Feel like something’s not quite right? Take a screen here.
Treatment and Therapies
Mental health conditions - just like diabetes - are treatable. Having both at the same time doesn’t make either one less treatable, they just require different treatments. Ask your diabetes care team about a referral to a mental health care provider like a psychiatrist, psychologist or therapist. Together, your doctors can help you find a treatment plan that works for your mind and body to be as healthy as possible.
Therapy is an extremely helpful treatment option and people with and without mental health conditions can benefit from it. Talk therapy is not only for discussing your problems, it is also for finding solutions. Professionals can help you work through the many things that may be causing you stress, understand your mental health condition and identify triggers that may make things worse and learn coping skills. Common types of therapy include:
- Cognitive-behavioral therapy (CBT). CBT has two main aspects. The cognitive part works to develop helpful beliefs about your life. The behavioral side helps you learn to take healthier actions. CBT often works well for depression, anxiety and bipolar disorder, but it can also be used for other various conditions.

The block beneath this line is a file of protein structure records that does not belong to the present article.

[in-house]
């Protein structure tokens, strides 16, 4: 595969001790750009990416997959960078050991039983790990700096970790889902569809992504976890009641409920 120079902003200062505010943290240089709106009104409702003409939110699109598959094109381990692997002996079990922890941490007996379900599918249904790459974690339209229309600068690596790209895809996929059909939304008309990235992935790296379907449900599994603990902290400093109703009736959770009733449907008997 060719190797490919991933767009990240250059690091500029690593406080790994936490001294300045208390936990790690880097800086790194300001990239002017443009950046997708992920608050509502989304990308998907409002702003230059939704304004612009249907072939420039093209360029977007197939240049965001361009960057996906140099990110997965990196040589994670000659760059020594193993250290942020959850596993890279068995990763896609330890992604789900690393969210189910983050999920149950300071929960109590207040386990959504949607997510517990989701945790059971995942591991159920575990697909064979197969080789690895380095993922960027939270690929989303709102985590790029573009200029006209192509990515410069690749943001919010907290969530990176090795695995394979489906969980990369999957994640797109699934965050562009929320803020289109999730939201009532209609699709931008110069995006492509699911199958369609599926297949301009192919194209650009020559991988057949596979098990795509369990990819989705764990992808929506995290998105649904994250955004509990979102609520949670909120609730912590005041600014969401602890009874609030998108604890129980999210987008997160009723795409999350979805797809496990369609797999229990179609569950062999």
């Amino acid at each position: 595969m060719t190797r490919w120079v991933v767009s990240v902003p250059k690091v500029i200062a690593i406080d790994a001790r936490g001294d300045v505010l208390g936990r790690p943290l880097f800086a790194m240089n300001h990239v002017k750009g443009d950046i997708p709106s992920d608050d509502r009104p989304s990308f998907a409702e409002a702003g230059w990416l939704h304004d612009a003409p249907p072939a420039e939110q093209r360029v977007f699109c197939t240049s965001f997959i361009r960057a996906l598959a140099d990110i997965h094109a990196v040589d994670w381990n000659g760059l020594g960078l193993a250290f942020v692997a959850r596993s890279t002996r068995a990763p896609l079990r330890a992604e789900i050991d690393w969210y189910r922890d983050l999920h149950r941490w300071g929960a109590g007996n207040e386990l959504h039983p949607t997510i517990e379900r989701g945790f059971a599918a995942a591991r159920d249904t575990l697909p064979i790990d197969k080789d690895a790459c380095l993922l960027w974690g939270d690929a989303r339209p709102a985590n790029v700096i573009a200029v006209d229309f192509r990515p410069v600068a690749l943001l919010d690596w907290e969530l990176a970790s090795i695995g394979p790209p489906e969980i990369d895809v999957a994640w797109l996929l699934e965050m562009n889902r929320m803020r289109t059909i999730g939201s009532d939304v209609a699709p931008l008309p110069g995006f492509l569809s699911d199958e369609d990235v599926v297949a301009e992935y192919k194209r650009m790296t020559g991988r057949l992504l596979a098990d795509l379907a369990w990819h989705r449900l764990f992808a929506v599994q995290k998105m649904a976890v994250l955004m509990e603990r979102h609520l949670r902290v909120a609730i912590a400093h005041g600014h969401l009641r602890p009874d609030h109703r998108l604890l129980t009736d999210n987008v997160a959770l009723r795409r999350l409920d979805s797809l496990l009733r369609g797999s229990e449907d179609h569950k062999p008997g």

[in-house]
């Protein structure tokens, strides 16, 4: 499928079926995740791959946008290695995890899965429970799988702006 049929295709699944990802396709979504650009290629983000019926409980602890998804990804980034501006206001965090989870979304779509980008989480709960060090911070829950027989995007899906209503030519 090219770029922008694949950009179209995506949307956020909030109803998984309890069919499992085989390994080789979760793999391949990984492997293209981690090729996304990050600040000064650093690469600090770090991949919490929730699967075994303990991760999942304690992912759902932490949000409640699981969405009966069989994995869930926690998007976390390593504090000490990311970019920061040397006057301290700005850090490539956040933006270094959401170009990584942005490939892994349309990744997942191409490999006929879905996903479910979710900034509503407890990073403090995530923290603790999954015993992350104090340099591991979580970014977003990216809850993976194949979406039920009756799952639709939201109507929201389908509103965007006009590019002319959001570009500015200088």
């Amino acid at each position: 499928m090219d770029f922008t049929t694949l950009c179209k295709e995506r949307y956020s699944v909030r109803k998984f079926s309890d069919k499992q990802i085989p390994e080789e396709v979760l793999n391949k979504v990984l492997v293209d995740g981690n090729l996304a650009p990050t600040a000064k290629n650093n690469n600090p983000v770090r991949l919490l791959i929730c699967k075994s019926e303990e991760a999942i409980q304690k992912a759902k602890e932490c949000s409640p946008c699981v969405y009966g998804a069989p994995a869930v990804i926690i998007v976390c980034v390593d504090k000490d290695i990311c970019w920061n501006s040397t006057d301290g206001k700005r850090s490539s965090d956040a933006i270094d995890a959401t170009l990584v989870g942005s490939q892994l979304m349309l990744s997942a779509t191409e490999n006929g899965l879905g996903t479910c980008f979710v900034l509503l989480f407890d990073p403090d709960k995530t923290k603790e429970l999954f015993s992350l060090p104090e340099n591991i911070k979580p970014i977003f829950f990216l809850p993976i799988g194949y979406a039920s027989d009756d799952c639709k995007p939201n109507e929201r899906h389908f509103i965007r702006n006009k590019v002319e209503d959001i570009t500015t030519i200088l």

- Family therapy helps family members communicate, handle conflicts and solve problems better. Forms of family therapy often are used for treating eating disorders and bipolar disorder.
- Dialectical- behavioral therapy (DBT) focuses on teaching skills in four key areas: mindfulness, distress tolerance, emotion regulation, and interpersonal effectiveness.
Learn more about different kinds of therapy here.
In addition to therapy, there a number of different medications that can help. When deciding on a mental health treatment plan involving medication, talk to your mental health care provider about your family history of mental health and your own diabetic condition.
Some evidence suggests that antidepressants like SSRI’s may help control blood sugar for people who already have type 2 diabetes. In fact, one study found that taking antidepressants is linked to 95 percent higher odds that a person with diabetes’ blood pressure will be controlled.  Other research suggests that taking tricyclics and SSRI’s may increase your chances of developing diabetes due to side effects of weight gain.